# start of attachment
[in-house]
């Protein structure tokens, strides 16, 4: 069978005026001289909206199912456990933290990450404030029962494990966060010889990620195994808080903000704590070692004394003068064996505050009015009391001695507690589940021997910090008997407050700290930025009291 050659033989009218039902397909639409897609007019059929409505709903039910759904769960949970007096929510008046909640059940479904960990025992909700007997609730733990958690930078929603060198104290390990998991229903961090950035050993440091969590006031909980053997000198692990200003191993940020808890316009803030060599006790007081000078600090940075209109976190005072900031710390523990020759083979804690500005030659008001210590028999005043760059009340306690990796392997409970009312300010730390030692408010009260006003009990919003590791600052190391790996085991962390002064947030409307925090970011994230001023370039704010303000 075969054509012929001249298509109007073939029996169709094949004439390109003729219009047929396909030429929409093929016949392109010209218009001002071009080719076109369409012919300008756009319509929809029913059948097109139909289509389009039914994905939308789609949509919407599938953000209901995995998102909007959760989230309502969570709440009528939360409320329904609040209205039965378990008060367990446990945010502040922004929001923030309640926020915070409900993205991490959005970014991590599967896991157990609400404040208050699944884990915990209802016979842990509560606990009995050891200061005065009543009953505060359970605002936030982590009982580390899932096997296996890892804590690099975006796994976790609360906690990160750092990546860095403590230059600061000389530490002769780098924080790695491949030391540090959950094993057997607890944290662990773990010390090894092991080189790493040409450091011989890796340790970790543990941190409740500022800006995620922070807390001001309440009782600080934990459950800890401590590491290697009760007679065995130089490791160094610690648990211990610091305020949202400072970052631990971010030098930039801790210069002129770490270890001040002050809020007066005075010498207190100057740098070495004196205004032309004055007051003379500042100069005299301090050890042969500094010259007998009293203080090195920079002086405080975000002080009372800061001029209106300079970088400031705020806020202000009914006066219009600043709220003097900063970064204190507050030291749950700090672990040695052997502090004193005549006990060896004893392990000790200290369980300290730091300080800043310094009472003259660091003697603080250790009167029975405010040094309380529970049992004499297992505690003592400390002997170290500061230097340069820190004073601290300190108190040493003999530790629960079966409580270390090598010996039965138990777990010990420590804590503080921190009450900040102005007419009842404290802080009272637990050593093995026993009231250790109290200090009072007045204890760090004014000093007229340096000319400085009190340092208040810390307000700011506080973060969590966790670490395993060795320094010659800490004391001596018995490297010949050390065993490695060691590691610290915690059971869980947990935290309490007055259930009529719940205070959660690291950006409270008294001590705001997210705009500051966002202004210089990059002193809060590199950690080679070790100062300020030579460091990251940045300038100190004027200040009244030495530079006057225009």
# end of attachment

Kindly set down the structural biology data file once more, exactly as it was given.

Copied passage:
[in-house]
């Protein structure tokens, strides 16, 4: 069978005026001289909206199912456990933290990450404030029962494990966060010889990620195994808080903000704590070692004394003068064996505050009015009391001695507690589940021997910090008997407050700290930025009291 050659033989009218039902397909639409897609007019059929409505709903039910759904769960949970007096929510008046909640059940479904960990025992909700007997609730733990958690930078929603060198104290390990998991229903961090950035050993440091969590006031909980053997000198692990200003191993940020808890316009803030060599006790007081000078600090940075209109976190005072900031710390523990020759083979804690500005030659008001210590028999005043760059009340306690990796392997409970009312300010730390030692408010009260006003009990919003590791600052190391790996085991962390002064947030409307925090970011994230001023370039704010303000 075969054509012929001249298509109007073939029996169709094949004439390109003729219009047929396909030429929409093929016949392109010209218009001002071009080719076109369409012919300008756009319509929809029913059948097109139909289509389009039914994905939308789609949509919407599938953000209901995995998102909007959760989230309502969570709440009528939360409320329904609040209205039965378990008060367990446990945010502040922004929001923030309640926020915070409900993205991490959005970014991590599967896991157990609400404040208050699944884990915990209802016979842990509560606990009995050891200061005065009543009953505060359970605002936030982590009982580390899932096997296996890892804590690099975006796994976790609360906690990160750092990546860095403590230059600061000389530490002769780098924080790695491949030391540090959950094993057997607890944290662990773990010390090894092991080189790493040409450091011989890796340790970790543990941190409740500022800006995620922070807390001001309440009782600080934990459950800890401590590491290697009760007679065995130089490791160094610690648990211990610091305020949202400072970052631990971010030098930039801790210069002129770490270890001040002050809020007066005075010498207190100057740098070495004196205004032309004055007051003379500042100069005299301090050890042969500094010259007998009293203080090195920079002086405080975000002080009372800061001029209106300079970088400031705020806020202000009914006066219009600043709220003097900063970064204190507050030291749950700090672990040695052997502090004193005549006990060896004893392990000790200290369980300290730091300080800043310094009472003259660091003697603080250790009167029975405010040094309380529970049992004499297992505690003592400390002997170290500061230097340069820190004073601290300190108190040493003999530790629960079966409580270390090598010996039965138990777990010990420590804590503080921190009450900040102005007419009842404290802080009272637990050593093995026993009231250790109290200090009072007045204890760090004014000093007229340096000319400085009190340092208040810390307000700011506080973060969590966790670490395993060795320094010659800490004391001596018995490297010949050390065993490695060691590691610290915690059971869980947990935290309490007055259930009529719940205070959660690291950006409270008294001590705001997210705009500051966002202004210089990059002193809060590199950690080679070790100062300020030579460091990251940045300038100190004027200040009244030495530079006057225009």